It’s no surprise that mom knows best. In the 1970s and 80s, hand knit, chunky sweaters were all the rage. However, these fashionable clothing items were susceptible to harsh detergents and the rough laundry routine. Thick cotton sweaters didn’t dry well because they held too much moisture which led to mildew or shape loss.
Dropps founder Jonathan Propper’s mother cared about this because she sold patented cotton yarn. Who better to come up with a laundry detergent than the people who make the fabric? In the late 1980s, Lenore Propper Schwartz developed a biodegradable, low-sudsing detergent that would gently clean the natural fibers of cotton.
Fast forward to the present where Dropps products are synonymous with the fact that there are over 2 million plastic containers that were never created. The water mixed in liquid laundry detergent bottles is unneeded as washing machines have water in them. Inspired by dish detergent that used dissolving pods, Dropps founders took that idea and put powder in laundry detergent pods.
Since 2017, Dropps has sold green cleaning products that have a toxic-free formula, are animal cruelty free, and reduce plastic waste. Products arrive in compostable packaging and utilize free carbon neutral shipping. And it gets better. Dropps is a brand who sells direct-to-consumer, offers cost-saving subscription plans, and eliminated third-party retailers from its distribution chain to focus on reducing environmental impact.
Practicing mindful consumption in your daily life is as easy as using good products and as simple as taking a look inside your home.
Let’s take a step in the kitchen to look at spices and cookware.
Domination of the spice trade, the original intent of the colonial conquest of the Indian subcontinent, has not changed even 600+ years later. It is a system in which farmers make no money, spices change hands up to 10 times, and the final spice that goes to the consumer is a shadow of what it once was. It took the founder of Diaspora Co. Sana Javeri Kadri 10 months in India, 40+ farm visits, motorbike rides through farmland, and lots of research to understand how she could make a change.
Diaspora Co. sources heirloom spices organically and directly from small, multi-generational family farms in India. They are 100% pesticide free, gluten free, and guaranteed same-year harvest to ensure the highest potency and freshness. This works to decolonize spices back into a seasonal crop. Farmers are paid an average 6x premium which helps transform the broken system into an equal exchange. Diaspora Co. is working to make sure farmers do make money, that spices don’t change hands as much, and the final spice has maximum flavor.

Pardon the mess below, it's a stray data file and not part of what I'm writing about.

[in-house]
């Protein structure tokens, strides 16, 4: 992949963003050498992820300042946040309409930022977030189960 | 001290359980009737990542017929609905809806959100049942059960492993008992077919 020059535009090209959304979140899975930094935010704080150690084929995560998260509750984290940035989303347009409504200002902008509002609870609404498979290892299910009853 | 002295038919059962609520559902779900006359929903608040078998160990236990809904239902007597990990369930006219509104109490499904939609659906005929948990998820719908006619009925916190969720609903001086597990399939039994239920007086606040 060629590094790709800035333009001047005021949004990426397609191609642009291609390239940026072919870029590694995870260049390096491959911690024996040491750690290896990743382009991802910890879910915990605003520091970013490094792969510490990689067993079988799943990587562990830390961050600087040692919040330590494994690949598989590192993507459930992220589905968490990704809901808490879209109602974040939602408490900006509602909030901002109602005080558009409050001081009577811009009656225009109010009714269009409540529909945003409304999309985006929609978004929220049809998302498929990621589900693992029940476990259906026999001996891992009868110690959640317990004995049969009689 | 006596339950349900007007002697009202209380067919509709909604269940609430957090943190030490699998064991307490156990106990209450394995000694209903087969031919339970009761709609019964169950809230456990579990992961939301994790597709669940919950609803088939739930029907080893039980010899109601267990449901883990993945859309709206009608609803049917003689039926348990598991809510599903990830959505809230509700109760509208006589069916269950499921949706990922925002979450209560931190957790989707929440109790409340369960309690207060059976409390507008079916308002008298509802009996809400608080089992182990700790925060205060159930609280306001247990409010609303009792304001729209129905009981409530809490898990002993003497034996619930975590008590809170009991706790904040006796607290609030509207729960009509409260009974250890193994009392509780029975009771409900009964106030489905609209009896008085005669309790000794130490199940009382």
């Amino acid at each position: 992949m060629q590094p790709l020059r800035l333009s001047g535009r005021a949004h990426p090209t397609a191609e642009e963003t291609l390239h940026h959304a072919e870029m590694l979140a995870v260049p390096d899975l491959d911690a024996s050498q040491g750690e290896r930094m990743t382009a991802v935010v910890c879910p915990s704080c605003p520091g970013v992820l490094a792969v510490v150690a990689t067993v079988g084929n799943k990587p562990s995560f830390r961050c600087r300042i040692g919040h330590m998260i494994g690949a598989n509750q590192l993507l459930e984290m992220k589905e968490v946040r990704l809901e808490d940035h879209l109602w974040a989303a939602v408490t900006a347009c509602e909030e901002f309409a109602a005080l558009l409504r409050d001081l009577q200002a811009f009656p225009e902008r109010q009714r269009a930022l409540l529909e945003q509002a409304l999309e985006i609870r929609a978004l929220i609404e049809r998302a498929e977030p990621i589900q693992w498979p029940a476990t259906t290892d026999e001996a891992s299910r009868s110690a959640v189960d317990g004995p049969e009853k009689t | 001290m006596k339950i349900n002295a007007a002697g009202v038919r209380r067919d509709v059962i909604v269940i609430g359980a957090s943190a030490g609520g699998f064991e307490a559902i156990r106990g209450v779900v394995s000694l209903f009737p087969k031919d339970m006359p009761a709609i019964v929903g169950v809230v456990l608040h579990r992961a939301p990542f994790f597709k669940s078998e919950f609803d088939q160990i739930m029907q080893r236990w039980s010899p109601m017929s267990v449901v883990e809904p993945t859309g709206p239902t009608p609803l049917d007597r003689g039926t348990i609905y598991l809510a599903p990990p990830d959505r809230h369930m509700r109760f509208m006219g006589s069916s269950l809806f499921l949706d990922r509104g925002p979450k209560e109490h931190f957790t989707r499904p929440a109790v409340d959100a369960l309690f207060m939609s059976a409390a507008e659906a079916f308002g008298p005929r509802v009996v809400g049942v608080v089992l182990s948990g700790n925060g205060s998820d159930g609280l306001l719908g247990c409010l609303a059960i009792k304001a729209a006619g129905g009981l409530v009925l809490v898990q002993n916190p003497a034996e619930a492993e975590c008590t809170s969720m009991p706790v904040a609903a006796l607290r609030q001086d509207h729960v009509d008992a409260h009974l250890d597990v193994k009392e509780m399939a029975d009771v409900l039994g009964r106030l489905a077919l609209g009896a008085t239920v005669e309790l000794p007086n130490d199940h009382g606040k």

Moving along the intersection of food and culture in social sustainability brings us to another brand that can help you make a difference in the kitchen.
Founder of Green Heirloom Kaviya Maria Cherian wants to bring you sustainable and eco-friendly cookware from artisans across India. Fueled by her passion for cooking, she discovered traditional Indian artisans were not celebrated like in other countries. Green Heirloom works with Indian artisans to bring its customers sustainable and eco-friendly cast iron, clay, stoneware, and bronze cookware.
This helps revive the legacy of a community that embraces this traditional form of art. It also allows customers to invest in a quality piece of cookware that can be passed down to the next generation, which is another example of a sustainable practice.
Now, let’s take a step outside the kitchen.
In 1961 William and Lucille Salatin purchased the most worn-out and eroded farm in the area near Staunton, Virginia. Today Polyface Farms is a multi-generational family owned farm that works to emotionally, economically, and environmentally enhance agricultural enterprises and facilitate their duplication throughout the world.
They work to heal the land by planting trees, building compost piles, moving cows daily with portable electric fencing, and using portable sheltering systems to produce all their animals on perennial prairie polycultures. Polyface Farms utilizes non-industrial healthy food production which ensures animals live happy, full lives and mimics nature’s patterns to produce rich soil and plants.
Speaking of saving the land, Ecocart can help you make your online purchases more sustainable with a simple click of a button. Ecocart is a Google Chrome extension available for consumers and businesses that calculates and eliminates the carbon footprint of your online orders to fight climate change.
A carbon footprint is the total greenhouse gas emissions caused by the creation and shipping of a product.
Ecocart determines the carbon footprint of each order by using an algorithm that analyzes each order (including product type, shipping distance, and item weight) to estimate the shipping emissions created by that order. Then through donations, they fund renewable energy, forestry, or clean water projects to reduce the effects of climate change. Ecocart has offset nearly 26 million pounds of carbon dioxide and saved almost 850,000 trees.
We all live in a world of consumption, but we can make it better through mindful sustainable practices in the social, economic, and environmental landscape. Sustainability should be present at both ends — production and consumption.
The good news is there are many eco-conscious brands that are taking action to accomplish this. Mindful Businesses lets you know about these brands that help you live more sustainably in our weekly podcast, which has over 55 episodes.
Written by Katelyn Milligan.